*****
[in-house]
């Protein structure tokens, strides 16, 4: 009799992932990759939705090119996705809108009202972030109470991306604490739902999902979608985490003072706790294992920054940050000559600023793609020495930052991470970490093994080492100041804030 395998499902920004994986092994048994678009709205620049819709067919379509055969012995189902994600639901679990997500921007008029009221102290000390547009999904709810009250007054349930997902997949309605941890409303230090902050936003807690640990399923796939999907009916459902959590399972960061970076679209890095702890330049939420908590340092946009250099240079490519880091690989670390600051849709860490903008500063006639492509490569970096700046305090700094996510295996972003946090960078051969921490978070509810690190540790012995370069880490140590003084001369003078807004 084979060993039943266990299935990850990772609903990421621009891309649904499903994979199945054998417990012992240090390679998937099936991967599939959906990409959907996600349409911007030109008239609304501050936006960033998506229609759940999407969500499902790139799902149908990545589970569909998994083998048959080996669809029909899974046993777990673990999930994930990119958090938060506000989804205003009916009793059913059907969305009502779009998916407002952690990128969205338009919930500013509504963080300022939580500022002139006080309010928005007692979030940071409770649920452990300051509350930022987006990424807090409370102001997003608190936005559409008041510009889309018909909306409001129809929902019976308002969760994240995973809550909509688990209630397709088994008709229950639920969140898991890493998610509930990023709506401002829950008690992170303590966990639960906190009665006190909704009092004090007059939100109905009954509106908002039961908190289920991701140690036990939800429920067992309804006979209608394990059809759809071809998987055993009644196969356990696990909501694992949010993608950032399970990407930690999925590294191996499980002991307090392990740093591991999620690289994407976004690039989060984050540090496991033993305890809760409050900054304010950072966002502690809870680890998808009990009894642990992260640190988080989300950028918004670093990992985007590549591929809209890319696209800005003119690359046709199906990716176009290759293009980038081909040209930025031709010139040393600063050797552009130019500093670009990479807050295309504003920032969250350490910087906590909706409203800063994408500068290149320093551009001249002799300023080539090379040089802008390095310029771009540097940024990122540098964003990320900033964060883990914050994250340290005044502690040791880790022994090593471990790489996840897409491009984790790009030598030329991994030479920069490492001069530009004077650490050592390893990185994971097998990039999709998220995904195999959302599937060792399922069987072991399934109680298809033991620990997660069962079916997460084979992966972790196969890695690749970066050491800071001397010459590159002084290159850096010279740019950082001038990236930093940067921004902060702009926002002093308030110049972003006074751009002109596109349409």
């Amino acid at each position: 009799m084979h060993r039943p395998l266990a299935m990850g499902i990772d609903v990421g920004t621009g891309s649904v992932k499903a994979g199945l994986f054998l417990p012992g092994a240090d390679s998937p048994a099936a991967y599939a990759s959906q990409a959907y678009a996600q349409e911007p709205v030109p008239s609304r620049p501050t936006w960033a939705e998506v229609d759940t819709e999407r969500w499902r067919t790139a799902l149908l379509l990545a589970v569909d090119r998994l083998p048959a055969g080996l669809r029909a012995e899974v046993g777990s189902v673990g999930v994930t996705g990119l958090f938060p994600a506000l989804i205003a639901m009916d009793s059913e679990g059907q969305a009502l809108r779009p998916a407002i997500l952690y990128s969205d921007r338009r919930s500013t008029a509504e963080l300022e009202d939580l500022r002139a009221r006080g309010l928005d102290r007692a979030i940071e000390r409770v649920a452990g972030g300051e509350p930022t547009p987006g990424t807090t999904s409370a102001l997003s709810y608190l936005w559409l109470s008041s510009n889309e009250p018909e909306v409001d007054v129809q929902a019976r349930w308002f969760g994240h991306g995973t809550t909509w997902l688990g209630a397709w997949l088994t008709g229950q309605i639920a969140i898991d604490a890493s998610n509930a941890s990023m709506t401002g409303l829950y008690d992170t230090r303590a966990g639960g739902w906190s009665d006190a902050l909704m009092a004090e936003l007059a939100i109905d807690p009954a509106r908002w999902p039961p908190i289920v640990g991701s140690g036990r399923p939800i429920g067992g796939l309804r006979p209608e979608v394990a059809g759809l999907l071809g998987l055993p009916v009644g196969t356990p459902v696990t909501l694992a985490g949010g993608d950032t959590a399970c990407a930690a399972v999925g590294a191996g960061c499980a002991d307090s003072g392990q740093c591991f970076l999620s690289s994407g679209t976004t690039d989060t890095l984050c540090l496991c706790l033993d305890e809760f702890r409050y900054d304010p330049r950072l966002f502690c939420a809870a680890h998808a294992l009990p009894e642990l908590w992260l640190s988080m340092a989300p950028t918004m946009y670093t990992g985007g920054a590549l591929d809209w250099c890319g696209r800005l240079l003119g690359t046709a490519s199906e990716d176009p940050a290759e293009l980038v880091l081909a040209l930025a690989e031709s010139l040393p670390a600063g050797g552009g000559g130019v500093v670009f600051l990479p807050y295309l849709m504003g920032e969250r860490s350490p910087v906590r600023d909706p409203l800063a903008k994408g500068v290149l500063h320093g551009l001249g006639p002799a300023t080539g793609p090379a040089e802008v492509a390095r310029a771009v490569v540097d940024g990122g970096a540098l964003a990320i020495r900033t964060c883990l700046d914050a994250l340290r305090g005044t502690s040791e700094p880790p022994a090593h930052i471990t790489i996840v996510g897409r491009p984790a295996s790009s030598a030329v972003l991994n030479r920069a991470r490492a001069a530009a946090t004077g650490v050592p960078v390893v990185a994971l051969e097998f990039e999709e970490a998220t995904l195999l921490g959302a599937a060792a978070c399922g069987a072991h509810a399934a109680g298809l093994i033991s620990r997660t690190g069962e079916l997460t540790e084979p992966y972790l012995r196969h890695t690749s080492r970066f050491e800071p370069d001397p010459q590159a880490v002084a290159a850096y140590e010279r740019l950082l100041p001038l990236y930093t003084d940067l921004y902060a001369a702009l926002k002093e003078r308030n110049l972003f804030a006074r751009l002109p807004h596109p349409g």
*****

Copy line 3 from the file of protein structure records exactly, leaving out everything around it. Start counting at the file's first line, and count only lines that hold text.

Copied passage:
């Amino acid at each position: 009799m084979h060993r039943p395998l266990a299935m990850g499902i990772d609903v990421g920004t621009g891309s649904v992932k499903a994979g199945l994986f054998l417990p012992g092994a240090d390679s998937p048994a099936a991967y599939a990759s959906q990409a959907y678009a996600q349409e911007p709205v030109p008239s609304r620049p501050t936006w960033a939705e998506v229609d759940t819709e999407r969500w499902r067919t790139a799902l149908l379509l990545a589970v569909d090119r998994l083998p048959a055969g080996l669809r029909a012995e899974v046993g777990s189902v673990g999930v994930t996705g990119l958090f938060p994600a506000l989804i205003a639901m009916d009793s059913e679990g059907q969305a009502l809108r779009p998916a407002i997500l952690y990128s969205d921007r338009r919930s500013t008029a509504e963080l300022e009202d939580l500022r002139a009221r006080g309010l928005d102290r007692a979030i940071e000390r409770v649920a452990g972030g300051e509350p930022t547009p987006g990424t807090t999904s409370a102001l997003s709810y608190l936005w559409l109470s008041s510009n889309e009250p018909e909306v409001d007054v129809q929902a019976r349930w308002f969760g994240h991306g995973t809550t909509w997902l688990g209630a397709w997949l088994t008709g229950q309605i639920a969140i898991d604490a890493s998610n509930a941890s990023m709506t401002g409303l829950y008690d992170t230090r303590a966990g639960g739902w906190s009665d006190a902050l909704m009092a004090e936003l007059a939100i109905d807690p009954a509106r908002w999902p039961p908190i289920v640990g991701s140690g036990r399923p939800i429920g067992g796939l309804r006979p209608e979608v394990a059809g759809l999907l071809g998987l055993p009916v009644g196969t356990p459902v696990t909501l694992a985490g949010g993608d950032t959590a399970c990407a930690a399972v999925g590294a191996g960061c499980a002991d307090s003072g392990q740093c591991f970076l999620s690289s994407g679209t976004t690039d989060t890095l984050c540090l496991c706790l033993d305890e809760f702890r409050y900054d304010p330049r950072l966002f502690c939420a809870a680890h998808a294992l009990p009894e642990l908590w992260l640190s988080m340092a989300p950028t918004m946009y670093t990992g985007g920054a590549l591929d809209w250099c890319g696209r800005l240079l003119g690359t046709a490519s199906e990716d176009p940050a290759e293009l980038v880091l081909a040209l930025a690989e031709s010139l040393p670390a600063g050797g552009g000559g130019v500093v670009f600051l990479p807050y295309l849709m504003g920032e969250r860490s350490p910087v906590r600023d909706p409203l800063a903008k994408g500068v290149l500063h320093g551009l001249g006639p002799a300023t080539g793609p090379a040089e802008v492509a390095r310029a771009v490569v540097d940024g990122g970096a540098l964003a990320i020495r900033t964060c883990l700046d914050a994250l340290r305090g005044t502690s040791e700094p880790p022994a090593h930052i471990t790489i996840v996510g897409r491009p984790a295996s790009s030598a030329v972003l991994n030479r920069a991470r490492a001069a530009a946090t004077g650490v050592p960078v390893v990185a994971l051969e097998f990039e999709e970490a998220t995904l195999l921490g959302a599937a060792a978070c399922g069987a072991h509810a399934a109680g298809l093994i033991s620990r997660t690190g069962e079916l997460t540790e084979p992966y972790l012995r196969h890695t690749s080492r970066f050491e800071p370069d001397p010459q590159a880490v002084a290159a850096y140590e010279r740019l950082l100041p001038l990236y930093t003084d940067l921004y902060a001369a702009l926002k002093e003078r308030n110049l972003f804030a006074r751009l002109p807004h596109p349409g």